This section considers the behaviour of the cellular automaton (3.1) starting from all possible initial states. The basic approach is to count the possible sequences and patterns that can occur, and to characterize them using methods from dynamical systems theory (e.g., ). The next section discusses the behaviour obtained by evolution from particular initial configurations. For purposes of simplicity, this section concentrates on the infinite size limit; Section 9 considers finite size effects.
Figure 4.1 shows a spacetime pattern produced by evolution according to (3.1) starting from a typical disordered initial state. While definite structure is evident, one may suspect that a single line of sites at any angle in the pattern can have an arbitrary sequence of values. Below we shall show that this is in fact the case: given an appropriate initial condition, any sequence can be generated in an infinite cellular automaton with the rule (3.1).
The rule (3.1) can be considered as a mapping from one (say infinite) cellular automaton configuration to another. An important property of this mapping is that it is surjective or onto. Any configuration can thus always be obtained as the image of some configuration , according to . A possible configuration (not necessarily unique) can be found by starting with a candidate pair of site values, then extending to the left using Eq. (3.3). So if all possible initial configurations are considered, then any configuration can be generated at any time step. Thus with appropriate initial conditions, any spatial sequence of site values can be produced.
Every length spatial sequence of site values that occurs is determined by a length sequence on the previous time step. The surjectivity of the rule (3.1) implies that such a predecessor exists for any length sequence. But Eq. (3.3) also implies that there are exactly four predecessors for any sequence. Given values , , and so on, in one sequence, the values and in its predecessor can be chosen in all the four possible ways; in each case the remaining are then uniquely determined by Eq. (3.3). Thus starting from an ensemble that contains all possible (infinite) cellular automaton configurations with equal probabilities, each configuration will be generated with equal probability throughout the evolution of the cellular automaton, and so every possible spatial sequence of a particular length will occur with equal frequency.
One may also consider sequences of values attained by a single site as a function of time. Starting from an initial ensemble which contains all configurations with equal probabilities, all such sequences again occur with equal frequencies. For, given any temporal sequence, iteration of Eq. (3.3) yields an equal number of initial configurations which evolve to it. The same is true for sequences of site values on lines at any angle in the spacetime pattern.
Entropies provide characterizations of the number of possible sequences that occur. First, let the number of distinct length blocks in these sequences be , and let the th such sequence appear with probability . Then the topological entropy of the sequence is given by (e.g., )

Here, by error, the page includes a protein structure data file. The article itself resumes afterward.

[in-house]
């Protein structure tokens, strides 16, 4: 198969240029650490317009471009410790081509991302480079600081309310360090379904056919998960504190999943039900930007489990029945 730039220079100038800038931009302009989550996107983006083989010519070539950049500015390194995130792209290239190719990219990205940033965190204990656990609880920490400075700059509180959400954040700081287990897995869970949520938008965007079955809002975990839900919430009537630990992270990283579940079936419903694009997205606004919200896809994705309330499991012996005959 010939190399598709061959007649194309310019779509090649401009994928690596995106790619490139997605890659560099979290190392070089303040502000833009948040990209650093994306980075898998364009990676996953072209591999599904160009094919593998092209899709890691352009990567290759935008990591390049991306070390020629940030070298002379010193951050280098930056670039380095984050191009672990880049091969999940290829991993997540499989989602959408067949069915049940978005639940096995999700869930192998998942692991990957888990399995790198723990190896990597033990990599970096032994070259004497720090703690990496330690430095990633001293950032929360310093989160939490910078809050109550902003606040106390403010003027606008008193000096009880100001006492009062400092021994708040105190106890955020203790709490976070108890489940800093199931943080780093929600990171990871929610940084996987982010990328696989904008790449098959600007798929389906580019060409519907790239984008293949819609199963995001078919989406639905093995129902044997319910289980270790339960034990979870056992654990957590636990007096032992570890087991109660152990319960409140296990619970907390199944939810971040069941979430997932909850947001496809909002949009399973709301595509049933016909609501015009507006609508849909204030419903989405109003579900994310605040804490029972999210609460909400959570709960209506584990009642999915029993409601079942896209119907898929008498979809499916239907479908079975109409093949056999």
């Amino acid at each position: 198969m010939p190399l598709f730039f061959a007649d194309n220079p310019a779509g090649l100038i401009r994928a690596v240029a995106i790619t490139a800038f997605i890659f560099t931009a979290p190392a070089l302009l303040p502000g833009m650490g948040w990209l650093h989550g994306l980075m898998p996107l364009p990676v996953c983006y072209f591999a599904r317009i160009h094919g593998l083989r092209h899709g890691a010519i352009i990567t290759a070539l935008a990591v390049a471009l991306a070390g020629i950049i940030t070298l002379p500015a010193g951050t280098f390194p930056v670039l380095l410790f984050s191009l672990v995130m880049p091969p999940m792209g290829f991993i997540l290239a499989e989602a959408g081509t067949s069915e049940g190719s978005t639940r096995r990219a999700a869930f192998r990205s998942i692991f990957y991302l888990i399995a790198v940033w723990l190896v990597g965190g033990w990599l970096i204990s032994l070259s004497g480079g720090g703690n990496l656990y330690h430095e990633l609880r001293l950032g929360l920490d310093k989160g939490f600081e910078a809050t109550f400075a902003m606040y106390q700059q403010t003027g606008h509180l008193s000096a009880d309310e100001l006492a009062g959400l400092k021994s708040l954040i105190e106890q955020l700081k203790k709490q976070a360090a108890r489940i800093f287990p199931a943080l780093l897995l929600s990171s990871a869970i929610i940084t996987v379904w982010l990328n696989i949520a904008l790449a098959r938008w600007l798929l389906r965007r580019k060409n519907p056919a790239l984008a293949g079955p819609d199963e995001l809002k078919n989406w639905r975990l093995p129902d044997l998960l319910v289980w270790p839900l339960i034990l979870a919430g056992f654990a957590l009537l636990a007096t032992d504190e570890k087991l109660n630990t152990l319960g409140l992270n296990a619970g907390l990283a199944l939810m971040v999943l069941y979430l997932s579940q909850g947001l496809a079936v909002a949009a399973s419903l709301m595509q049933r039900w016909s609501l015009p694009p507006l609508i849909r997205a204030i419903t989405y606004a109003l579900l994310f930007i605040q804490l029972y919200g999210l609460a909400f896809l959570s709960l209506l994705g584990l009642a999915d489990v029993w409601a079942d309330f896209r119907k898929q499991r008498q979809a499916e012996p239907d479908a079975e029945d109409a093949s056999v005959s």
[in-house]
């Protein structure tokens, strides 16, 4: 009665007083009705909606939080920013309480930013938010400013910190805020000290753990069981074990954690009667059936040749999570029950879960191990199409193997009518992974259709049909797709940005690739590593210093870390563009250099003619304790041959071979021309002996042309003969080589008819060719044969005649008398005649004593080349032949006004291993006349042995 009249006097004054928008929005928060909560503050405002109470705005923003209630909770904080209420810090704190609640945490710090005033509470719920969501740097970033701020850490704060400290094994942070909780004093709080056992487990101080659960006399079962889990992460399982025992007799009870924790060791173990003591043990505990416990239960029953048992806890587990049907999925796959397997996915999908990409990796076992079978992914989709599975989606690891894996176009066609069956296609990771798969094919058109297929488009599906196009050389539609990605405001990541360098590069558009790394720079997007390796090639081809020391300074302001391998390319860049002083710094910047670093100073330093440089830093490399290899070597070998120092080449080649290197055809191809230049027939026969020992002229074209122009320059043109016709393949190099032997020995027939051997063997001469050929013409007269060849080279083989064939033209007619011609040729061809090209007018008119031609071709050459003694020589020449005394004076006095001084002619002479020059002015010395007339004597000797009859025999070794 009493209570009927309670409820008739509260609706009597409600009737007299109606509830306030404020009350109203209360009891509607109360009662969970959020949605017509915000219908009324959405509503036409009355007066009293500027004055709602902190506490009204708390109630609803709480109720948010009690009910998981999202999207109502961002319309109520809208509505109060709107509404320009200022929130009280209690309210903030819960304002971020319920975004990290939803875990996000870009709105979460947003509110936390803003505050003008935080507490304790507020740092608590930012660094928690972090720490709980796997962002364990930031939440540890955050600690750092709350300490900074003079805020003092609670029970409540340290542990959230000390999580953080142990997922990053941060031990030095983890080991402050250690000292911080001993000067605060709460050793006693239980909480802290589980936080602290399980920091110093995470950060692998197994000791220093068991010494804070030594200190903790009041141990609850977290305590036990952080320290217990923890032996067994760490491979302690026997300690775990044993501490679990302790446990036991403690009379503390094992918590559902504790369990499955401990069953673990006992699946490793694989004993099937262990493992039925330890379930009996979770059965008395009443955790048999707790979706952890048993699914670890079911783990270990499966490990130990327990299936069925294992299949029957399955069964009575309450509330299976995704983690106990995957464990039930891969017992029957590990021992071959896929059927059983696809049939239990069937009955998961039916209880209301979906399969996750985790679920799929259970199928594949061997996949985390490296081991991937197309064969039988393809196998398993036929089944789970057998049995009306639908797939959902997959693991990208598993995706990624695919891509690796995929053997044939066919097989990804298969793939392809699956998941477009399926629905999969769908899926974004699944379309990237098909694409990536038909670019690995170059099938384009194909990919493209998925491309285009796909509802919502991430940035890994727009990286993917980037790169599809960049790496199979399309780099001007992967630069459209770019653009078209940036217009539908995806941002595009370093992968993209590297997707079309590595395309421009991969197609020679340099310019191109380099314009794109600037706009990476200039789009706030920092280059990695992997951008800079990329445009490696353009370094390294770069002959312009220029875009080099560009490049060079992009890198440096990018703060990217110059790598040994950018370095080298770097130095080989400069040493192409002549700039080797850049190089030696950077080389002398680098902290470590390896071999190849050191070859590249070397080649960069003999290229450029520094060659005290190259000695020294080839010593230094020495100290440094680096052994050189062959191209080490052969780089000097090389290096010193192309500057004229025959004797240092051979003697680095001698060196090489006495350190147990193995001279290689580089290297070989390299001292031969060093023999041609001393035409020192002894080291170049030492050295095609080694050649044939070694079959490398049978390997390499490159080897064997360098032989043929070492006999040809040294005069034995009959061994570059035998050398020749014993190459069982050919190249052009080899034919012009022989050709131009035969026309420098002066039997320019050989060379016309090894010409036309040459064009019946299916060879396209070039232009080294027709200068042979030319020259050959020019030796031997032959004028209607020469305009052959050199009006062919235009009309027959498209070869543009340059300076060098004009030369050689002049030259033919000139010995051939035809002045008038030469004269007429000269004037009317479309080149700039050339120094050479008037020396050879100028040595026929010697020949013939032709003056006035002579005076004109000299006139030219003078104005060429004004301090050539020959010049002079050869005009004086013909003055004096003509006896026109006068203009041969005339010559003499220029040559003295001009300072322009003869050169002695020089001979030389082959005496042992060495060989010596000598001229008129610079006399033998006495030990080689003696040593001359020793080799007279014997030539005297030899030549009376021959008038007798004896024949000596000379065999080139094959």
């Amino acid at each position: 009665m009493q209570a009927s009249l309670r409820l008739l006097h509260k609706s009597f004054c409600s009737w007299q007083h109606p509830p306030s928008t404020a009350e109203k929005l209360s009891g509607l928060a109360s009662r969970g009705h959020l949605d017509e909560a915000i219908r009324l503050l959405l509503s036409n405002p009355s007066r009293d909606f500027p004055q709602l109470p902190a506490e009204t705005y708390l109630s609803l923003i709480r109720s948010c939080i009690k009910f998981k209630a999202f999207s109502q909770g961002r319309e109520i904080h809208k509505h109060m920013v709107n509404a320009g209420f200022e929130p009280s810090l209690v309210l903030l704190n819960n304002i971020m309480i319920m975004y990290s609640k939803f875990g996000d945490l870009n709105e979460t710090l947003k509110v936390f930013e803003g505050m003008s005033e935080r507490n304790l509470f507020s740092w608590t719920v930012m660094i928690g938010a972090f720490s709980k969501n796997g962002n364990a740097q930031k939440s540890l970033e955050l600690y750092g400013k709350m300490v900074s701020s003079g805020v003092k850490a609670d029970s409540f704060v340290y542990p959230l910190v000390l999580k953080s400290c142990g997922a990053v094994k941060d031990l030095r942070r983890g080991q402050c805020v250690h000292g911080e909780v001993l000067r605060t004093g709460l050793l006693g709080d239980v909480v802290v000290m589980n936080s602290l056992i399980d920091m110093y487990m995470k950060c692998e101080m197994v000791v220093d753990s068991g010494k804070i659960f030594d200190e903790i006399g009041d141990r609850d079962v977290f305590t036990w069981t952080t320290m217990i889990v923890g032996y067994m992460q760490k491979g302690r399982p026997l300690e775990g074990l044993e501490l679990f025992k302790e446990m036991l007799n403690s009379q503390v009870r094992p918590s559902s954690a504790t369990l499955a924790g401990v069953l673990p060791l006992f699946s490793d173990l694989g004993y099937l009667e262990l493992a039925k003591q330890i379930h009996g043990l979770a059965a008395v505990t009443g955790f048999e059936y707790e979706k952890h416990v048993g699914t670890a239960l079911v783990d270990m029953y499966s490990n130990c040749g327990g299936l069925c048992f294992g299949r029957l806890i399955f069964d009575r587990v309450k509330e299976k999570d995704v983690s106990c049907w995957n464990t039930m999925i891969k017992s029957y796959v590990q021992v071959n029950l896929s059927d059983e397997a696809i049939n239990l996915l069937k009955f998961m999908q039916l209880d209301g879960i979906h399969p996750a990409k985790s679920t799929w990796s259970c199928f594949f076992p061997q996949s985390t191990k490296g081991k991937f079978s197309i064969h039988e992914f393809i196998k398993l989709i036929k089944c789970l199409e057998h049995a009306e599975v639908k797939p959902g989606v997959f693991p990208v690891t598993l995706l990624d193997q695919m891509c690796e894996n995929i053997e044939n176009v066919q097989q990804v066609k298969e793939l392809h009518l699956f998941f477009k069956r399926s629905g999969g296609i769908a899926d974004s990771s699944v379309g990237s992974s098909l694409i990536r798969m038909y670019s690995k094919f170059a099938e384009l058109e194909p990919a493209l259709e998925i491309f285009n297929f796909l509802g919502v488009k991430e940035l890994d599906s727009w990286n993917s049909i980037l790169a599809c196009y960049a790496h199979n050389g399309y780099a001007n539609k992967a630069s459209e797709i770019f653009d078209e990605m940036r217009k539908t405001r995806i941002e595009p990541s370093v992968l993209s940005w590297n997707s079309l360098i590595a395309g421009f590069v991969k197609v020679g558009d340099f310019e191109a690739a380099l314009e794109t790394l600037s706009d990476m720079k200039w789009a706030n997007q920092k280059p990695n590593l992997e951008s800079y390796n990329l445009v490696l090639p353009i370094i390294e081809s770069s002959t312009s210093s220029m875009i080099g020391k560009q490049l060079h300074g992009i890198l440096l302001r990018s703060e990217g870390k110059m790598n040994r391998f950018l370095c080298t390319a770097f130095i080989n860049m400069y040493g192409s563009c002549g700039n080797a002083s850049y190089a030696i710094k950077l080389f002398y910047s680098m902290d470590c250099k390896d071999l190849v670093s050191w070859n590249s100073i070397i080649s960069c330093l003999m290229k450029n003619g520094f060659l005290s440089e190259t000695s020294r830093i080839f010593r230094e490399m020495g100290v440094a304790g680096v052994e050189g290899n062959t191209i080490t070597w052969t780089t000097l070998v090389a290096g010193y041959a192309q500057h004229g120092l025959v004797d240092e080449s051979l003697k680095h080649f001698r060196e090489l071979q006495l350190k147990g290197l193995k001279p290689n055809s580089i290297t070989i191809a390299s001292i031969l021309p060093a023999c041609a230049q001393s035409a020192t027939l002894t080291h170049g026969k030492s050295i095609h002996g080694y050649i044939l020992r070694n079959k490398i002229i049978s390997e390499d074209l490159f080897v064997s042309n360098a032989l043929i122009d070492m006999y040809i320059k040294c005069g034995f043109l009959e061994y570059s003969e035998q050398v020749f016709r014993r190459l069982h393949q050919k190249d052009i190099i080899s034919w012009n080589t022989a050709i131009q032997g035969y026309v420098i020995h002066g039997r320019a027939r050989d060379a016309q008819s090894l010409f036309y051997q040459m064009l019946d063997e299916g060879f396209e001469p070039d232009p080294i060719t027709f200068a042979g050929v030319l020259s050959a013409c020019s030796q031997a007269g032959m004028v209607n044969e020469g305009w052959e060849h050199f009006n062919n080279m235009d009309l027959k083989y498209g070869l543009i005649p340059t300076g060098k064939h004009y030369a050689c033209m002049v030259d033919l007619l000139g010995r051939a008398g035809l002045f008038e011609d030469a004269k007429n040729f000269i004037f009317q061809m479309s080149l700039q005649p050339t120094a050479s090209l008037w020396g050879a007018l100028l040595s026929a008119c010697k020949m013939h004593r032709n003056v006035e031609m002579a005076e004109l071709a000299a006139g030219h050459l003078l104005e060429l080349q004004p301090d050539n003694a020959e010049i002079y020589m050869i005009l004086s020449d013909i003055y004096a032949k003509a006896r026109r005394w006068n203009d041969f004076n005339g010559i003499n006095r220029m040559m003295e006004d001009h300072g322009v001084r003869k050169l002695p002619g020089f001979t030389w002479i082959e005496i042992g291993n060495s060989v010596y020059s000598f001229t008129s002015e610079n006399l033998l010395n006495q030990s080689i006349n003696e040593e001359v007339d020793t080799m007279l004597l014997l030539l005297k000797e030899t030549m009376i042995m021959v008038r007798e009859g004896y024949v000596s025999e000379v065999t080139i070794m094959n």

and the measure entropy by
If the cellular automaton configurations are considered as elements of a Cantor set, then these entropies give respectively the Hausdorff (strictly Kolmogorov) and measure dimensions of this set. If the sequences are considered as ''messages,'' then the entropies give respectively their capacity and Shannon information content.
For the cellular automaton of Eq. (3.1), all possible sequences occur with equal probabilities (given an equal probability initial ensemble) so both entropies are maximal:
Any reduction in entropy would reveal redundancy in the sequences, and would imply a lack of randomness. Equation (4.3) is thus a necessary (though not sufficient) condition for randomness. (It is related to statistical test of Section 10 and Appendix A.)
Although Eq. (4.3) implies that all possible sequences of values for single sites can occur along any spacetime direction, the deterministic nature of the cellular automaton rule (3.1) implies that only certain spacetime patches of values can occur. In fact, all the site values in a particular patch are completely determined by the values that appear on its upper, left and right boundaries. Once these boundaries are specified, the values of remaining sites in the patch are redundant, and can be found simply by applying (3.1) and (3.3).
In general the degree of redundancy in such spacetime patterns can be characterized by the invariant topological and measure entropies for the cellular automaton mapping, given by (e.g., [15, 24])
where gives the total number of distinct spacetime patches of site values that occur, and the give their probabilities.
It is clear from the locality of the rule (3.1) that
A calculation based on the method of  in fact shows that (3)
Hence a knowledge of the time sequences of values of about 1.2 sites suffice in principle to determine the values of all other sites. In practice however the function which gives the initial configuration in terms of these temporal sequences seems rapidly to become intractably complicated, as discussed in Section 7.